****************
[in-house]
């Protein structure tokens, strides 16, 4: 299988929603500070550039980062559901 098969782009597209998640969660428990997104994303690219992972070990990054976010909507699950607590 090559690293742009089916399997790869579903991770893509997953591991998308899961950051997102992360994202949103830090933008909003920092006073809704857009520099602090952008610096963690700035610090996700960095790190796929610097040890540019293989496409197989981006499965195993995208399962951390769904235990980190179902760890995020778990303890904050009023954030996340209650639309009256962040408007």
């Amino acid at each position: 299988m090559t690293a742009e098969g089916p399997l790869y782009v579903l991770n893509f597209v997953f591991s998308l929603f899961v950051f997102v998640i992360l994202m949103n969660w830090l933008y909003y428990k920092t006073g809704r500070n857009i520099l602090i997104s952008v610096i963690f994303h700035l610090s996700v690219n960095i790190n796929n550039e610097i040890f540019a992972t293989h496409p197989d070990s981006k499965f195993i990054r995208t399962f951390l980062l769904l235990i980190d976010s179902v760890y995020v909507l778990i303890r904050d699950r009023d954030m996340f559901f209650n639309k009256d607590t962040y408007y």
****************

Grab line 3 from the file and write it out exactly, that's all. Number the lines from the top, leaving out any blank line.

């Amino acid at each position: 299988m090559t690293a742009e098969g089916p399997l790869y782009v579903l991770n893509f597209v997953f591991s998308l929603f899961v950051f997102v998640i992360l994202m949103n969660w830090l933008y909003y428990k920092t006073g809704r500070n857009i520099l602090i997104s952008v610096i963690f994303h700035l610090s996700v690219n960095i790190n796929n550039e610097i040890f540019a992972t293989h496409p197989d070990s981006k499965f195993i990054r995208t399962f951390l980062l769904l235990i980190d976010s179902v760890y995020v909507l778990i303890r904050d699950r009023d954030m996340f559901f209650n639309k009256d607590t962040y408007y």